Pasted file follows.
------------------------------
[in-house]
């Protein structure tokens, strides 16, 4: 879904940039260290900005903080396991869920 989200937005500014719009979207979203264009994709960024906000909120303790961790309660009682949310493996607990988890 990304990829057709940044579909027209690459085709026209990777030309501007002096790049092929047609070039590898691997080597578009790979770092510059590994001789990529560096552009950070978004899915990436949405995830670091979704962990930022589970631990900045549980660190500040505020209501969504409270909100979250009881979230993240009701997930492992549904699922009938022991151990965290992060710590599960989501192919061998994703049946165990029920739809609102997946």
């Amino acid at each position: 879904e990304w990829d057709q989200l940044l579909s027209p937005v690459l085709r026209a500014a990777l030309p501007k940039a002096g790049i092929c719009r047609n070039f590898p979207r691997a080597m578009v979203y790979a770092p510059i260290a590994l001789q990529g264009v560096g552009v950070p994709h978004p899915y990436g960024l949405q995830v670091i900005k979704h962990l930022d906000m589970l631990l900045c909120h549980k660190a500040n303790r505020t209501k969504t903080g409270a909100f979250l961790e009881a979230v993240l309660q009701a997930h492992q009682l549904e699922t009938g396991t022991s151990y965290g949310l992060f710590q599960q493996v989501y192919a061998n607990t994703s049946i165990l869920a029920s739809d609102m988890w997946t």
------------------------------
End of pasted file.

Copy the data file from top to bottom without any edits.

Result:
[in-house]
């Protein structure tokens, strides 16, 4: 879904940039260290900005903080396991869920 989200937005500014719009979207979203264009994709960024906000909120303790961790309660009682949310493996607990988890 990304990829057709940044579909027209690459085709026209990777030309501007002096790049092929047609070039590898691997080597578009790979770092510059590994001789990529560096552009950070978004899915990436949405995830670091979704962990930022589970631990900045549980660190500040505020209501969504409270909100979250009881979230993240009701997930492992549904699922009938022991151990965290992060710590599960989501192919061998994703049946165990029920739809609102997946």
């Amino acid at each position: 879904e990304w990829d057709q989200l940044l579909s027209p937005v690459l085709r026209a500014a990777l030309p501007k940039a002096g790049i092929c719009r047609n070039f590898p979207r691997a080597m578009v979203y790979a770092p510059i260290a590994l001789q990529g264009v560096g552009v950070p994709h978004p899915y990436g960024l949405q995830v670091i900005k979704h962990l930022d906000m589970l631990l900045c909120h549980k660190a500040n303790r505020t209501k969504t903080g409270a909100f979250l961790e009881a979230v993240l309660q009701a997930h492992q009682l549904e699922t009938g396991t022991s151990y965290g949310l992060f710590q599960q493996v989501y192919a061998n607990t994703s049946i165990l869920a029920s739809d609102m988890w997946t």